Zero tension. Zero pinching in my hip. Zero heaviness in my spine and legs. Zero compensation necessary in my split stretch. Zero pain in my back. Here’s my take on why you should 100% try Zero Balancing if you play hard and don’t intend to stop. 

I’ve been dabbling with Zero Balancing for a few months because a local practitioner friend of mine was kind enough to offer a trial so that I might write about it. Well, after getting T-boned in my Mustang this month, I knew I needed her. But what I didn’t know is just how awesome I’d feel afterward, including the next day when I’d go to my usual Saturday morning Tae Kwon Do class. 

I’m a lifelong athlete. I’m an expert physical therapist. I’m fascinated by the body and what it can do and have spent most of my life taking my own to the test. I’ve always played hard, starting with soccer, including two collegiate years, marathoning (three) and twelve years of martial arts. Exercise has always been a sort of drug for me. 

I’m used to the bumps and bruises. I keep myself in good-enough shape to endure them. When I started full-contact sparing in my Tae Kwon Do class at age 38 many might have wondered if I was nuts. I was addicted from day one. It was a way to learn to move differently. And the hits were part of the challenge. 

Then I sprained my knee really badly during one of our exams a few years ago; the first injury in my life that had me truly worried. The bruised ribs a year later would also start to weigh on my usual life-is-short-you-gotta-play-hard attitude. Things started to hurt more and not get better as fast, even with my usual self-care and hands-on treatments. 

Then my friend Lisa Schumacher introduced me to Zero Balancing, a modality I’d heard of during my other trainings, but one I never really pursued. The session I asked her for this week, out of desperation, knowing my body had been knocked out of whack from the car accident, made me a believer.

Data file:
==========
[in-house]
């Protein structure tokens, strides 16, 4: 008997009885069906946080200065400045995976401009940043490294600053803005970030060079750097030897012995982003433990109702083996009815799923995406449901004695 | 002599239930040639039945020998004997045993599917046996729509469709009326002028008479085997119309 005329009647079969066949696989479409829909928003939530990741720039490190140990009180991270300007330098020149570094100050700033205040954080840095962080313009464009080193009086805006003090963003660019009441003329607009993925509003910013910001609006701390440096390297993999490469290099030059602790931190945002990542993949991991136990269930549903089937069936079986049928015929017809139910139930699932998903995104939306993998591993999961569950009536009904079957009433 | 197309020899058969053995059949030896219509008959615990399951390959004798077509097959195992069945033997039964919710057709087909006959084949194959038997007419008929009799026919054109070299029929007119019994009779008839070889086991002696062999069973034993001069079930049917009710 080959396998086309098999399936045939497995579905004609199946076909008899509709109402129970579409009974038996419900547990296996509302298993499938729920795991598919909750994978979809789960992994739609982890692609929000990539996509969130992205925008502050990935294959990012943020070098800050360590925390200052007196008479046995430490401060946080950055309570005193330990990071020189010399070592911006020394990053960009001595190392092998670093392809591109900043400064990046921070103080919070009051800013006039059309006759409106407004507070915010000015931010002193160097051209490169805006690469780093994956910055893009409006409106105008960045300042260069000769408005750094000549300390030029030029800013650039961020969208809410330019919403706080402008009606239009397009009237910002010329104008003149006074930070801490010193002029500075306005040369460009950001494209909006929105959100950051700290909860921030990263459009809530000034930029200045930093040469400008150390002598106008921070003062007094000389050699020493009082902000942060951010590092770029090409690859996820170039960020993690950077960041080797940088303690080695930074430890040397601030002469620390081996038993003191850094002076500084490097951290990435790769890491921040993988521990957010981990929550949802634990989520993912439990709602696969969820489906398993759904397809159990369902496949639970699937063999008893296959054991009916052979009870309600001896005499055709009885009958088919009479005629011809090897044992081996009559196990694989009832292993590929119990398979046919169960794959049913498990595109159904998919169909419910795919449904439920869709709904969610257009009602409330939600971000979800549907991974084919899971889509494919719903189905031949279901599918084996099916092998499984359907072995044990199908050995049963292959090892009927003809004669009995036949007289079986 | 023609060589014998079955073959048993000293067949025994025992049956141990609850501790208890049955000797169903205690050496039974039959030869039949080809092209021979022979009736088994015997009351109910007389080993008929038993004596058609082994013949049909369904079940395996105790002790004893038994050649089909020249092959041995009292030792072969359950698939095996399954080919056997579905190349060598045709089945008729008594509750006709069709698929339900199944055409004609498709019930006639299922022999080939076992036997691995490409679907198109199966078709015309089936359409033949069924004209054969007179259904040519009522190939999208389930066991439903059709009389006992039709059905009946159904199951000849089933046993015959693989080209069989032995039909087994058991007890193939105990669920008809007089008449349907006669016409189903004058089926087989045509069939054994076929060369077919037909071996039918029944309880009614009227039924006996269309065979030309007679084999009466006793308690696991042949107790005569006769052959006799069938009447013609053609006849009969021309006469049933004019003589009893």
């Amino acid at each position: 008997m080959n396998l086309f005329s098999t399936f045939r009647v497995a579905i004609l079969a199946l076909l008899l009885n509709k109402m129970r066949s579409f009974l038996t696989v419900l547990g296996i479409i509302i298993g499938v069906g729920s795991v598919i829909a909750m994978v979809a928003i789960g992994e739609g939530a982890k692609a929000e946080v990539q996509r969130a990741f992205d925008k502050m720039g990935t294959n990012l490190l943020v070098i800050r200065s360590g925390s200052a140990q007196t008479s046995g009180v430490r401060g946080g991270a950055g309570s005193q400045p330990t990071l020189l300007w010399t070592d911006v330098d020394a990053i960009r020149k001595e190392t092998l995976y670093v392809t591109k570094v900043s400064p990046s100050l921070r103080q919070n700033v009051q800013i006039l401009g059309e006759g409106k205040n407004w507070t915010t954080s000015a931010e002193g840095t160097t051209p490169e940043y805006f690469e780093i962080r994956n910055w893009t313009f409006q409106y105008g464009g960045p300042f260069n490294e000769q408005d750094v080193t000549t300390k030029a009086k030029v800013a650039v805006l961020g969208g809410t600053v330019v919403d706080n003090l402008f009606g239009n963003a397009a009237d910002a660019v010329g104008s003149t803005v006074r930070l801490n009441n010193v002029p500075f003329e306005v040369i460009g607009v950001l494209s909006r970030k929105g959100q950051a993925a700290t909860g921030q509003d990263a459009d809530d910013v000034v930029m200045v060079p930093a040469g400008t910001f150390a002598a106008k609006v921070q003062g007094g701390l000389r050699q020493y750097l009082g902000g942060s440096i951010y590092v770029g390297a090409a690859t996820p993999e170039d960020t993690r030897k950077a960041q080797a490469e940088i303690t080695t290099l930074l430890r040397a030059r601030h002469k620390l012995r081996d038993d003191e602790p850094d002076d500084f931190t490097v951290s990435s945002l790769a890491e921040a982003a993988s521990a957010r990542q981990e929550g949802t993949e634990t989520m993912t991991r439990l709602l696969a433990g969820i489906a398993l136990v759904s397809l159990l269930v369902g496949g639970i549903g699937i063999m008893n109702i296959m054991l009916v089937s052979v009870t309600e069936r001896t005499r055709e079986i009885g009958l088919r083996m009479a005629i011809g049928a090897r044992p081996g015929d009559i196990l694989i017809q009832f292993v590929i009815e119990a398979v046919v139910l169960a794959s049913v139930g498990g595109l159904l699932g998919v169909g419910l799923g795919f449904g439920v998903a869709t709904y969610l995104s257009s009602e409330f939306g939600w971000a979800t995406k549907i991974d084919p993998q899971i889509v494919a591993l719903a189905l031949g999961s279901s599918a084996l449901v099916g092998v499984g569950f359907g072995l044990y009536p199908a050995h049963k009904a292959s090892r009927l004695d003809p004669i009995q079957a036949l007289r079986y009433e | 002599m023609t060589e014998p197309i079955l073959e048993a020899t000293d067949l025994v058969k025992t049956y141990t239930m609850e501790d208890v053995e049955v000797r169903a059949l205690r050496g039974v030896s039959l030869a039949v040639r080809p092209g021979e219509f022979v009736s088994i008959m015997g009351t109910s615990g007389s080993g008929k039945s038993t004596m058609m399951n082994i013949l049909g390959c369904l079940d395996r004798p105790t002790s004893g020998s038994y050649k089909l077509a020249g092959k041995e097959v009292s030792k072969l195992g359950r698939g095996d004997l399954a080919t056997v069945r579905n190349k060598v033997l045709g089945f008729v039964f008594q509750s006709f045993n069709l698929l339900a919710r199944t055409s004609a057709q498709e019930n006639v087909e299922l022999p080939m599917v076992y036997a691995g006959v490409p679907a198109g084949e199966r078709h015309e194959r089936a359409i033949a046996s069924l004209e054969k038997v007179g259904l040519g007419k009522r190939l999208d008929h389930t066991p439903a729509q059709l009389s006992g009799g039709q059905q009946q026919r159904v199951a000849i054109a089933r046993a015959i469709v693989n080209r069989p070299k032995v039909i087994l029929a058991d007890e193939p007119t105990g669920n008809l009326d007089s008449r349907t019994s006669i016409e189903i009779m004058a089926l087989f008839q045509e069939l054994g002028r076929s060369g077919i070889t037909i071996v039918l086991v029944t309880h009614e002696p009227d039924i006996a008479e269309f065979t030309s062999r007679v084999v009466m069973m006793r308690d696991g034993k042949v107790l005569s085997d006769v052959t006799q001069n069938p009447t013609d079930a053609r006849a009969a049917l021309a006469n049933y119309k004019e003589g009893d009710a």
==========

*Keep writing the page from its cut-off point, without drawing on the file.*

Here’s why. I’ve done it all: Physical therapy (almost thirty years worth of hands-on continuing education), massage (every kind you can think of), reiki, Myofascial Release, CranioSacral therapy, Breathwork, Sound Healing, Visceral Manipulation, SomatoEmotional Release, Psychotherapy, Emotional Freedom Technique, NeuroLinguistic Programming, Total Motion Release, oh my, what else…

I’ve done a lot. More than you’re average 50-year-old athlete possibly. And for the first time in a while, this particular treatment gave me a feeling of ease and space I’d not felt so readily with other sessions.

It was like instant alignment of my skeleton, including the spine and hips; areas that had been pinching and compensating for years. I started our usual movements in Tae Kwon Do class and I heard this little voice, wow, that feels good today. The usual pinch in my left hip and right knee was absent during my split stretch. The usual tension in my right low back during the kicks; gone.

What I think is that my mind-body just needed this particular modality at this particular time. And I was smart enough to listen and remember that Lisa had offered. Part of this is being in tune with what you’re body is asking for, soon enough to do something about it.

I’ve had moments similar at different times of my life. It’s all divine timing. We get what we need exactly when we need it. But we must be willing to stay open, listen to our bodies and try new things. If you’re used to saying, “Oh, this will get better on its own,” and then proceed to ignore symptoms for weeks, months or even years, beware. If you play hard and plan on aging well while you do it, you’re going to need some tune ups.

There’s no one perfect healing technique. I love integrating. I love knowing how all of these modalities feel and what they can do for me. I love being in touch with my body well enough to listen when it asks for something.

Zero Balancing is a new gift I’ll be using for a bit now. I’m interested in just how hard I can play with this kind of secret on my side. I warned Lisa, “You know I play hard. I may need some more tune ups.” And at almost 51 years young, I’m smiling about this. 

What if there’s something you haven’t learned about yet that could change everything? 

Lisa is in the D.C. area y’all. Find her HERE and be ready for the magic. 

Laura Di Franco, MPT is the owner of Brave Healer Productions and a powerhouse who writes to Feng Shui her soul. She’s the author of Brave Healing, a Guide for Your Journey, her sixth book to help inspire your fiercely alive whole self. Join her and write words that build your business and heal the world. The Write Habit online writing club is now open at www.BraveHealer.com and you’ll find her FREE Facebook group HERE!

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